Taming of the shrew. All's well that ends well

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Printed for, and under the direction of, John Bell, 1788
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Page 77 - I will be master of what is mine own : She is my goods, my chattels ; she is my house, My household stuff, my field, my barn, My horse, my ox, my ass, my any thing...
Page 119 - Thy husband is thy lord, thy life, thy keeper. Thy head, thy sovereign ; one that cares for thee, And for thy maintenance : commits his body To painful labour, both by sea and land; To watch the night in storms, the day in cold, While thou liest warm at home, secure and safe: And craves no other tribute at thy hands, But love, fair looks, and true obedience ; — Too little payment for so great a debt.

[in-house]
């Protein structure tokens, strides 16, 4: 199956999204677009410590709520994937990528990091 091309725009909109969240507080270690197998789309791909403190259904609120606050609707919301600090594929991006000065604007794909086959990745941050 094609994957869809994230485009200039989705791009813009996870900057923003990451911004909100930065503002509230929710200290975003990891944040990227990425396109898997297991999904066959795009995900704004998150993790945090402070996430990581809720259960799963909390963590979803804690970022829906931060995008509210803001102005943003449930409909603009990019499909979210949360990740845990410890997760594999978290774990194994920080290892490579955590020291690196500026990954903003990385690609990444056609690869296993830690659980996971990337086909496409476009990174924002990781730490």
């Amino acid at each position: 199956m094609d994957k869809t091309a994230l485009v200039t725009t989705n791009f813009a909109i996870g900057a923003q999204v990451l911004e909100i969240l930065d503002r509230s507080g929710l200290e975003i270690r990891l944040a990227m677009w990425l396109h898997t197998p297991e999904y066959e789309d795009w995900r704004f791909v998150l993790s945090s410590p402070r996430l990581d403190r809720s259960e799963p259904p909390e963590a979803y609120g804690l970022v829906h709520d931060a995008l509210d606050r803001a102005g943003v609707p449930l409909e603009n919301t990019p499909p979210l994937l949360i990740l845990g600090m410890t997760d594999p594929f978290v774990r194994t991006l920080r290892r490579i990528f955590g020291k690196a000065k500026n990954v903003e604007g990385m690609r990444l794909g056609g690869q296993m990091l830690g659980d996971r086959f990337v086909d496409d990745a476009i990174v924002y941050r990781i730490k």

Page 98 - tis the mind that makes the body rich ; And as the sun breaks through the darkest clouds, So honour peereth in the meanest habit. What, is the jay more precious than the lark, Because his feathers are more beautiful ? Or is the adder better than the eel, Because his painted skin contents the eye ? O, no, good Kate ; neither art thou the worse For this poor furniture, and mean array.
Page 103 - I cannot reconcile my heart to Bertram — a man noble without generosity, and young without truth ; who marries Helen as a coward, and leaves her as a profligate ; when she is dead by his unkindness, sneaks home to a second marriage, is accused by a woman he has wronged, defends himself by falsehood, and is dismissed to happiness.
Page 138 - They say, miracles are past; and we -have our philosophical persons, to make modern and familiar things, supernatural and causeless. Hence is it, that we make trifles of terrors; ensconcing ourselves into seeming knowledge, when we should submit ourselves to an unknown fear.